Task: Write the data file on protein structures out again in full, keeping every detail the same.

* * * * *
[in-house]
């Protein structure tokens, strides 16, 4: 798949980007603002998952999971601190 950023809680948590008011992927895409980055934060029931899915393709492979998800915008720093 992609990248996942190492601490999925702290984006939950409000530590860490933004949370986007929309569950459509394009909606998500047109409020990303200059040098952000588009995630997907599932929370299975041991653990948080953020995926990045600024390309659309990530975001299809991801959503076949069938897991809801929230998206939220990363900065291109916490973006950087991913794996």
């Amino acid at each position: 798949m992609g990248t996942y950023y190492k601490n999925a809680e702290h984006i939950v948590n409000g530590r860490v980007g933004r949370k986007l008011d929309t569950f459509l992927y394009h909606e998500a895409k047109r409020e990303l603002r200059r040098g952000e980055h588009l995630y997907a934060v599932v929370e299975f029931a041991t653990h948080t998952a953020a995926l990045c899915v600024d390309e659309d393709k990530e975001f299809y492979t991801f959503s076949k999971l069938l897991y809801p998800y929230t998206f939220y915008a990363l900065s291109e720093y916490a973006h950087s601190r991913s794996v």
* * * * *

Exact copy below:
[in-house]
């Protein structure tokens, strides 16, 4: 798949980007603002998952999971601190 950023809680948590008011992927895409980055934060029931899915393709492979998800915008720093 992609990248996942190492601490999925702290984006939950409000530590860490933004949370986007929309569950459509394009909606998500047109409020990303200059040098952000588009995630997907599932929370299975041991653990948080953020995926990045600024390309659309990530975001299809991801959503076949069938897991809801929230998206939220990363900065291109916490973006950087991913794996």
């Amino acid at each position: 798949m992609g990248t996942y950023y190492k601490n999925a809680e702290h984006i939950v948590n409000g530590r860490v980007g933004r949370k986007l008011d929309t569950f459509l992927y394009h909606e998500a895409k047109r409020e990303l603002r200059r040098g952000e980055h588009l995630y997907a934060v599932v929370e299975f029931a041991t653990h948080t998952a953020a995926l990045c899915v600024d390309e659309d393709k990530e975001f299809y492979t991801f959503s076949k999971l069938l897991y809801p998800y929230t998206f939220y915008a990363l900065s291109e720093y916490a973006h950087s601190r991913s794996v």